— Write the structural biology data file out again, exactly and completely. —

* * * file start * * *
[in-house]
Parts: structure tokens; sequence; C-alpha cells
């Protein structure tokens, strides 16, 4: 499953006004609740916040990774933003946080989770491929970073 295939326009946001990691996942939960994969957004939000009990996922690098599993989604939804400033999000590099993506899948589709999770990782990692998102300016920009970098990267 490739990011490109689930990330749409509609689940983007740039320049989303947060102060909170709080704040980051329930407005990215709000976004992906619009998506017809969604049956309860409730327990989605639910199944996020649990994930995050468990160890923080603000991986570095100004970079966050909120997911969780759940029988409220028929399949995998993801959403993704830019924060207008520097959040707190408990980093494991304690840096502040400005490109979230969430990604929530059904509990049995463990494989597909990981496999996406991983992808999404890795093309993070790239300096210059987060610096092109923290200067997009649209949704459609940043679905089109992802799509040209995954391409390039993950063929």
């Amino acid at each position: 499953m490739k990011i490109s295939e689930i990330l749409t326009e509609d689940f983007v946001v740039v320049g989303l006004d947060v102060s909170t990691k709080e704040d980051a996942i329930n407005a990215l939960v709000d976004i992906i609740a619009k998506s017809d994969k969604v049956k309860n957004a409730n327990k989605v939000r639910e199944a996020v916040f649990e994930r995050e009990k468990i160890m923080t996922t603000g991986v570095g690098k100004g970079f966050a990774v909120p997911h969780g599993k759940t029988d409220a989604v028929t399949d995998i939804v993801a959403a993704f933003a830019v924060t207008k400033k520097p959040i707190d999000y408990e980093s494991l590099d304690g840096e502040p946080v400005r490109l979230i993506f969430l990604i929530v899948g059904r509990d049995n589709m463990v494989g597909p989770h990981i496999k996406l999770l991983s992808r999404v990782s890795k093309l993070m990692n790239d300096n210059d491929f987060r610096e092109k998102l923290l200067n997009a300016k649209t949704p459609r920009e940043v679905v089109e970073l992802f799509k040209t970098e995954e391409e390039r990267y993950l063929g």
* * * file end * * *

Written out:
[in-house]
Parts: structure tokens; sequence; C-alpha cells
């Protein structure tokens, strides 16, 4: 499953006004609740916040990774933003946080989770491929970073 295939326009946001990691996942939960994969957004939000009990996922690098599993989604939804400033999000590099993506899948589709999770990782990692998102300016920009970098990267 490739990011490109689930990330749409509609689940983007740039320049989303947060102060909170709080704040980051329930407005990215709000976004992906619009998506017809969604049956309860409730327990989605639910199944996020649990994930995050468990160890923080603000991986570095100004970079966050909120997911969780759940029988409220028929399949995998993801959403993704830019924060207008520097959040707190408990980093494991304690840096502040400005490109979230969430990604929530059904509990049995463990494989597909990981496999996406991983992808999404890795093309993070790239300096210059987060610096092109923290200067997009649209949704459609940043679905089109992802799509040209995954391409390039993950063929």
């Amino acid at each position: 499953m490739k990011i490109s295939e689930i990330l749409t326009e509609d689940f983007v946001v740039v320049g989303l006004d947060v102060s909170t990691k709080e704040d980051a996942i329930n407005a990215l939960v709000d976004i992906i609740a619009k998506s017809d994969k969604v049956k309860n957004a409730n327990k989605v939000r639910e199944a996020v916040f649990e994930r995050e009990k468990i160890m923080t996922t603000g991986v570095g690098k100004g970079f966050a990774v909120p997911h969780g599993k759940t029988d409220a989604v028929t399949d995998i939804v993801a959403a993704f933003a830019v924060t207008k400033k520097p959040i707190d999000y408990e980093s494991l590099d304690g840096e502040p946080v400005r490109l979230i993506f969430l990604i929530v899948g059904r509990d049995n589709m463990v494989g597909p989770h990981i496999k996406l999770l991983s992808r999404v990782s890795k093309l993070m990692n790239d300096n210059d491929f987060r610096e092109k998102l923290l200067n997009a300016k649209t949704p459609r920009e940043v679905v089109e970073l992802f799509k040209t970098e995954e391409e390039r990267y993950l063929g």